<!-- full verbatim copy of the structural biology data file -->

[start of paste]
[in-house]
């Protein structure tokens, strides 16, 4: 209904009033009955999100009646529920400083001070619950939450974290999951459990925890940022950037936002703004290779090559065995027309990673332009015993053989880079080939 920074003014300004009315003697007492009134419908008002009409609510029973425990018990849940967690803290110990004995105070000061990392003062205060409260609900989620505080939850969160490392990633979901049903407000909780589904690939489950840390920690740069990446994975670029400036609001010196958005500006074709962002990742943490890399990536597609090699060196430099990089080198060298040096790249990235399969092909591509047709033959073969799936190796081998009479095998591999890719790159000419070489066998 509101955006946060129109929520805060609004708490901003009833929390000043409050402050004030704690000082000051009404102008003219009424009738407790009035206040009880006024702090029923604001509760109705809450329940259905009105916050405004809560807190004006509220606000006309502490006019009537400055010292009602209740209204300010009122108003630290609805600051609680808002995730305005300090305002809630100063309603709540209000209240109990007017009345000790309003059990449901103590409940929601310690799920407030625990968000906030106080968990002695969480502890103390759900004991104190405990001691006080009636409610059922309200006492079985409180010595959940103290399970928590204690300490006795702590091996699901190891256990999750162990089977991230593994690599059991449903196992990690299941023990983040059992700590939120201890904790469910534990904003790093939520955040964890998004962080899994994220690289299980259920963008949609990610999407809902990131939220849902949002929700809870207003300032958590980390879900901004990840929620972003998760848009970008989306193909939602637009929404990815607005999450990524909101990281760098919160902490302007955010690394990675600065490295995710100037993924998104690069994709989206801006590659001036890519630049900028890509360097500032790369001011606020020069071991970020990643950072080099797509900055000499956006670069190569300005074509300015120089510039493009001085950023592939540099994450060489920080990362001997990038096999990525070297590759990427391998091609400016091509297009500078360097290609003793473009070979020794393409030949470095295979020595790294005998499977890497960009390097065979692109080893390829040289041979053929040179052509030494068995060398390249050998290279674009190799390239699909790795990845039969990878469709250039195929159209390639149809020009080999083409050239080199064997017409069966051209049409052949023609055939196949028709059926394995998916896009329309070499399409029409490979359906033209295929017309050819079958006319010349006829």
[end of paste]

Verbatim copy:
[in-house]
């Protein structure tokens, strides 16, 4: 209904009033009955999100009646529920400083001070619950939450974290999951459990925890940022950037936002703004290779090559065995027309990673332009015993053989880079080939 920074003014300004009315003697007492009134419908008002009409609510029973425990018990849940967690803290110990004995105070000061990392003062205060409260609900989620505080939850969160490392990633979901049903407000909780589904690939489950840390920690740069990446994975670029400036609001010196958005500006074709962002990742943490890399990536597609090699060196430099990089080198060298040096790249990235399969092909591509047709033959073969799936190796081998009479095998591999890719790159000419070489066998 509101955006946060129109929520805060609004708490901003009833929390000043409050402050004030704690000082000051009404102008003219009424009738407790009035206040009880006024702090029923604001509760109705809450329940259905009105916050405004809560807190004006509220606000006309502490006019009537400055010292009602209740209204300010009122108003630290609805600051609680808002995730305005300090305002809630100063309603709540209000209240109990007017009345000790309003059990449901103590409940929601310690799920407030625990968000906030106080968990002695969480502890103390759900004991104190405990001691006080009636409610059922309200006492079985409180010595959940103290399970928590204690300490006795702590091996699901190891256990999750162990089977991230593994690599059991449903196992990690299941023990983040059992700590939120201890904790469910534990904003790093939520955040964890998004962080899994994220690289299980259920963008949609990610999407809902990131939220849902949002929700809870207003300032958590980390879900901004990840929620972003998760848009970008989306193909939602637009929404990815607005999450990524909101990281760098919160902490302007955010690394990675600065490295995710100037993924998104690069994709989206801006590659001036890519630049900028890509360097500032790369001011606020020069071991970020990643950072080099797509900055000499956006670069190569300005074509300015120089510039493009001085950023592939540099994450060489920080990362001997990038096999990525070297590759990427391998091609400016091509297009500078360097290609003793473009070979020794393409030949470095295979020595790294005998499977890497960009390097065979692109080893390829040289041979053929040179052509030494068995060398390249050998290279674009190799390239699909790795990845039969990878469709250039195929159209390639149809020009080999083409050239080199064997017409069966051209049409052949023609055939196949028709059926394995998916896009329309070499399409029409490979359906033209295929017309050819079958006319010349006829």